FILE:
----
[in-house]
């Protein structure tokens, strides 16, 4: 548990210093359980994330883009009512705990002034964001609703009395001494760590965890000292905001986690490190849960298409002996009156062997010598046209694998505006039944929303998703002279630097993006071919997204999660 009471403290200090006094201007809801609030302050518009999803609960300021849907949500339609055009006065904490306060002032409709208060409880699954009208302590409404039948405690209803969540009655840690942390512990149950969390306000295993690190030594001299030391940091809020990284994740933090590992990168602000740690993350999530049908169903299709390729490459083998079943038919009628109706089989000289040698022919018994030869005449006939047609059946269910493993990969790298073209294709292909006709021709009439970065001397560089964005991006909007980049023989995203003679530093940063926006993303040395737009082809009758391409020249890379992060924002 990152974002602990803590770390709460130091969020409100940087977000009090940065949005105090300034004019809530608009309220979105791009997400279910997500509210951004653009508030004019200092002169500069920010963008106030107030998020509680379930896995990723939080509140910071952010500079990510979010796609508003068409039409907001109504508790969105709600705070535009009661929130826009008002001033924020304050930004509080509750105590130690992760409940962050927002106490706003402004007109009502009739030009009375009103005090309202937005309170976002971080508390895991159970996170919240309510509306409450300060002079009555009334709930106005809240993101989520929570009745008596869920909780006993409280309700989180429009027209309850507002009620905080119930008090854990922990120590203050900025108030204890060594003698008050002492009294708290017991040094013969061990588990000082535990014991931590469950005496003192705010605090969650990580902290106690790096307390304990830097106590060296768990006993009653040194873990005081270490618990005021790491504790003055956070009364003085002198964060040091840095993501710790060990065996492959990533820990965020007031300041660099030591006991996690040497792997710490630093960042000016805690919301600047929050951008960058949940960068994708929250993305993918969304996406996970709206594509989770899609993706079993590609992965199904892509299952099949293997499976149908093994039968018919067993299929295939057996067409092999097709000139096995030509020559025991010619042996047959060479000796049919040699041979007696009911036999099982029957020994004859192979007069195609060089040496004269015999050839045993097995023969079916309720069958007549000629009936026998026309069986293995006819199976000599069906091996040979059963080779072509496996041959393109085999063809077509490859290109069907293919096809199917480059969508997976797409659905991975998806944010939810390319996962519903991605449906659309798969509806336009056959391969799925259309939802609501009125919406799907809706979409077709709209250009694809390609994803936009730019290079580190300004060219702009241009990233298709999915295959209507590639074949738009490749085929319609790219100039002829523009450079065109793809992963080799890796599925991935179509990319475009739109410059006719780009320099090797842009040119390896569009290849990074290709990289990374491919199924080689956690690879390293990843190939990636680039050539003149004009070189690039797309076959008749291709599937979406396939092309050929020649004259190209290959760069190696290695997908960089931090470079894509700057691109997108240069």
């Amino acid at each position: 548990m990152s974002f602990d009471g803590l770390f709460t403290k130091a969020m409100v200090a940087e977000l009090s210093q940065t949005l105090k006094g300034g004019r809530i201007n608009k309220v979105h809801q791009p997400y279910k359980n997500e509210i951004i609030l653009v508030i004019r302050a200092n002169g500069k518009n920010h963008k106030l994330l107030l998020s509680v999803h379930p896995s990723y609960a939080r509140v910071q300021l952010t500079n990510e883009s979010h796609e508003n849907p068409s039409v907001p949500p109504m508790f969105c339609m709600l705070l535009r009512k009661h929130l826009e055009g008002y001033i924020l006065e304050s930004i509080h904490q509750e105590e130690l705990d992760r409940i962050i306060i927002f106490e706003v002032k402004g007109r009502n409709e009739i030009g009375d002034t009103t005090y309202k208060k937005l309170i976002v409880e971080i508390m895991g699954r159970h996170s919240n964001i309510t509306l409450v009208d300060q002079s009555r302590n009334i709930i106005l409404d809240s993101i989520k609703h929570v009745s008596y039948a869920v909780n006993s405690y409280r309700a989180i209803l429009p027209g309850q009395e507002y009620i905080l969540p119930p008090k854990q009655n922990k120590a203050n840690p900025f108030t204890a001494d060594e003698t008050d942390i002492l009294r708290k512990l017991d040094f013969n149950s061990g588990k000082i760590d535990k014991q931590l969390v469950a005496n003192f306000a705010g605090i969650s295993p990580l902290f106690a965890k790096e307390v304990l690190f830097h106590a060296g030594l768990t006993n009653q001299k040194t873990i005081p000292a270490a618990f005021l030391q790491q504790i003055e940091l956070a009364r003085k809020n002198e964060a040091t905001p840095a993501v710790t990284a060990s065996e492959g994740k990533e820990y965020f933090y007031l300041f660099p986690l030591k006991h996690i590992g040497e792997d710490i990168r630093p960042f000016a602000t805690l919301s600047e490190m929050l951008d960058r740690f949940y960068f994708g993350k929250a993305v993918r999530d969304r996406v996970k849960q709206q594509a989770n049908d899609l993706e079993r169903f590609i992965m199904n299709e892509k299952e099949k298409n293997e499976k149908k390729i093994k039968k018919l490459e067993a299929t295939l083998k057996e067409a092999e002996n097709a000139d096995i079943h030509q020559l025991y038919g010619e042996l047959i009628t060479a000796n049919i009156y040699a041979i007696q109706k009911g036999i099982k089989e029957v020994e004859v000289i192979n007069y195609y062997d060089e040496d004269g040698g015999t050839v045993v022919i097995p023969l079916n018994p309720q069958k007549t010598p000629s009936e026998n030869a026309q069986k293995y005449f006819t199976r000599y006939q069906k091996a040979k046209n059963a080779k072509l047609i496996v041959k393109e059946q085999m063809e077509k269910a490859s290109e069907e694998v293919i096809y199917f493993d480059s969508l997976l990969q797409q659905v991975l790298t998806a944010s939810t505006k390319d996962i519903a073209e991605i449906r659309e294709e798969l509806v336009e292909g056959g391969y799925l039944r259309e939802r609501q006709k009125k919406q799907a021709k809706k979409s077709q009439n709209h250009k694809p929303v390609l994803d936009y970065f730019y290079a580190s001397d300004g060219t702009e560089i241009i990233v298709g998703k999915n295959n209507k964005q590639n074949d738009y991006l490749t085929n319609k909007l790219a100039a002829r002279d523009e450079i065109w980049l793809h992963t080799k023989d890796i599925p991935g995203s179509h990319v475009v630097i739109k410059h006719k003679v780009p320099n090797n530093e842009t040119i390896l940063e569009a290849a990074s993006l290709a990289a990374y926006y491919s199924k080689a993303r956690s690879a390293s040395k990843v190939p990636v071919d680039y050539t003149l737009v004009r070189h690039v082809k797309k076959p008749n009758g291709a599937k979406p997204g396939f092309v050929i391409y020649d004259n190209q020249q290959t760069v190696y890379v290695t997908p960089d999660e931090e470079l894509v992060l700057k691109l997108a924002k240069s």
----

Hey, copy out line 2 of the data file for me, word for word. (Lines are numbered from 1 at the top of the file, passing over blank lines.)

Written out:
């Protein structure tokens, strides 16, 4: 548990210093359980994330883009009512705990002034964001609703009395001494760590965890000292905001986690490190849960298409002996009156062997010598046209694998505006039944929303998703002279630097993006071919997204999660 009471403290200090006094201007809801609030302050518009999803609960300021849907949500339609055009006065904490306060002032409709208060409880699954009208302590409404039948405690209803969540009655840690942390512990149950969390306000295993690190030594001299030391940091809020990284994740933090590992990168602000740690993350999530049908169903299709390729490459083998079943038919009628109706089989000289040698022919018994030869005449006939047609059946269910493993990969790298073209294709292909006709021709009439970065001397560089964005991006909007980049023989995203003679530093940063926006993303040395737009082809009758391409020249890379992060924002 990152974002602990803590770390709460130091969020409100940087977000009090940065949005105090300034004019809530608009309220979105791009997400279910997500509210951004653009508030004019200092002169500069920010963008106030107030998020509680379930896995990723939080509140910071952010500079990510979010796609508003068409039409907001109504508790969105709600705070535009009661929130826009008002001033924020304050930004509080509750105590130690992760409940962050927002106490706003402004007109009502009739030009009375009103005090309202937005309170976002971080508390895991159970996170919240309510509306409450300060002079009555009334709930106005809240993101989520929570009745008596869920909780006993409280309700989180429009027209309850507002009620905080119930008090854990922990120590203050900025108030204890060594003698008050002492009294708290017991040094013969061990588990000082535990014991931590469950005496003192705010605090969650990580902290106690790096307390304990830097106590060296768990006993009653040194873990005081270490618990005021790491504790003055956070009364003085002198964060040091840095993501710790060990065996492959990533820990965020007031300041660099030591006991996690040497792997710490630093960042000016805690919301600047929050951008960058949940960068994708929250993305993918969304996406996970709206594509989770899609993706079993590609992965199904892509299952099949293997499976149908093994039968018919067993299929295939057996067409092999097709000139096995030509020559025991010619042996047959060479000796049919040699041979007696009911036999099982029957020994004859192979007069195609060089040496004269015999050839045993097995023969079916309720069958007549000629009936026998026309069986293995006819199976000599069906091996040979059963080779072509496996041959393109085999063809077509490859290109069907293919096809199917480059969508997976797409659905991975998806944010939810390319996962519903991605449906659309798969509806336009056959391969799925259309939802609501009125919406799907809706979409077709709209250009694809390609994803936009730019290079580190300004060219702009241009990233298709999915295959209507590639074949738009490749085929319609790219100039002829523009450079065109793809992963080799890796599925991935179509990319475009739109410059006719780009320099090797842009040119390896569009290849990074290709990289990374491919199924080689956690690879390293990843190939990636680039050539003149004009070189690039797309076959008749291709599937979406396939092309050929020649004259190209290959760069190696290695997908960089931090470079894509700057691109997108240069």